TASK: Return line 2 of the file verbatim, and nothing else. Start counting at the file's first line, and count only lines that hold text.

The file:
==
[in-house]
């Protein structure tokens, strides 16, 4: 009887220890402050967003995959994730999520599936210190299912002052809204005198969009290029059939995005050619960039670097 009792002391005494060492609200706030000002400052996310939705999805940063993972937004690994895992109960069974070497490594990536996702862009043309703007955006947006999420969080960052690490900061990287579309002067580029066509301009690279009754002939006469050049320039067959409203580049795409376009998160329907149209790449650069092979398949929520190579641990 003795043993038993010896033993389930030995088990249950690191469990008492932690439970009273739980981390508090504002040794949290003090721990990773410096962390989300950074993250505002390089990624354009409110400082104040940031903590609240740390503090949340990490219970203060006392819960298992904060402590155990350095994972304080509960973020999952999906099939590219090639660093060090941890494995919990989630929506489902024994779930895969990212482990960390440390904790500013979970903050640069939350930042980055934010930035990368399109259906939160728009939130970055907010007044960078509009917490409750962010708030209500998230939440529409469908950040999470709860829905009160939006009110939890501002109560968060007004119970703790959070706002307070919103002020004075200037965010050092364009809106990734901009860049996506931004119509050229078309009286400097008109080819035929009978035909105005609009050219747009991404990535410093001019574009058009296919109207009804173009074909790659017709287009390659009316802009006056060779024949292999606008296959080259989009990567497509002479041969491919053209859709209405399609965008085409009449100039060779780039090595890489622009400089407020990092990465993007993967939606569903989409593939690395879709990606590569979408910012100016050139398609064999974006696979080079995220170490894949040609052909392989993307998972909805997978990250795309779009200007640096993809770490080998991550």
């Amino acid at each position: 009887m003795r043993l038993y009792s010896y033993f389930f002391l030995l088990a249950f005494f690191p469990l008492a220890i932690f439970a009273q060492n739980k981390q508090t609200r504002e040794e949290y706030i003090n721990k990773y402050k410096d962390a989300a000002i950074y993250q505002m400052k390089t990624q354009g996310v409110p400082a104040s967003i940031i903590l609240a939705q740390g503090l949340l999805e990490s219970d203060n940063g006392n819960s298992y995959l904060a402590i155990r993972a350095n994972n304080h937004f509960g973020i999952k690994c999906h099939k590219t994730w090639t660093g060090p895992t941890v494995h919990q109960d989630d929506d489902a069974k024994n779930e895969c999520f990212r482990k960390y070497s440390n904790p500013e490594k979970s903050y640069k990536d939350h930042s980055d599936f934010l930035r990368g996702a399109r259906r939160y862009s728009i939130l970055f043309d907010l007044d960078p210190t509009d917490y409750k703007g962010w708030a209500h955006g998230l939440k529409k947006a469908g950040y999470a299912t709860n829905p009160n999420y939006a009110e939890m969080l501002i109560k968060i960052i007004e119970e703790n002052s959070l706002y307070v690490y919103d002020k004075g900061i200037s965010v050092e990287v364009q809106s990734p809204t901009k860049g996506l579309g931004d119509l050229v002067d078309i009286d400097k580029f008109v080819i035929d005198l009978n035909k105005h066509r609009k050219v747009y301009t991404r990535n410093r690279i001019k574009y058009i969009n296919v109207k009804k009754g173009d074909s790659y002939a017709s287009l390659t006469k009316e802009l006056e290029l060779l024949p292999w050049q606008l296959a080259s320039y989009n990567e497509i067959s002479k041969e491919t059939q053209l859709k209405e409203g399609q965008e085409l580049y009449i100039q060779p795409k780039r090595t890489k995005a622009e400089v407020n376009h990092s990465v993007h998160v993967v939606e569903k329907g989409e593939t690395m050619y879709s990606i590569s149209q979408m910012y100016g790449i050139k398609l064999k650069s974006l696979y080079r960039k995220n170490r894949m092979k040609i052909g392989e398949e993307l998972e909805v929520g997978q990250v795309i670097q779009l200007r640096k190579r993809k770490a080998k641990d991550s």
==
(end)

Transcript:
């Protein structure tokens, strides 16, 4: 009887220890402050967003995959994730999520599936210190299912002052809204005198969009290029059939995005050619960039670097 009792002391005494060492609200706030000002400052996310939705999805940063993972937004690994895992109960069974070497490594990536996702862009043309703007955006947006999420969080960052690490900061990287579309002067580029066509301009690279009754002939006469050049320039067959409203580049795409376009998160329907149209790449650069092979398949929520190579641990 003795043993038993010896033993389930030995088990249950690191469990008492932690439970009273739980981390508090504002040794949290003090721990990773410096962390989300950074993250505002390089990624354009409110400082104040940031903590609240740390503090949340990490219970203060006392819960298992904060402590155990350095994972304080509960973020999952999906099939590219090639660093060090941890494995919990989630929506489902024994779930895969990212482990960390440390904790500013979970903050640069939350930042980055934010930035990368399109259906939160728009939130970055907010007044960078509009917490409750962010708030209500998230939440529409469908950040999470709860829905009160939006009110939890501002109560968060007004119970703790959070706002307070919103002020004075200037965010050092364009809106990734901009860049996506931004119509050229078309009286400097008109080819035929009978035909105005609009050219747009991404990535410093001019574009058009296919109207009804173009074909790659017709287009390659009316802009006056060779024949292999606008296959080259989009990567497509002479041969491919053209859709209405399609965008085409009449100039060779780039090595890489622009400089407020990092990465993007993967939606569903989409593939690395879709990606590569979408910012100016050139398609064999974006696979080079995220170490894949040609052909392989993307998972909805997978990250795309779009200007640096993809770490080998991550």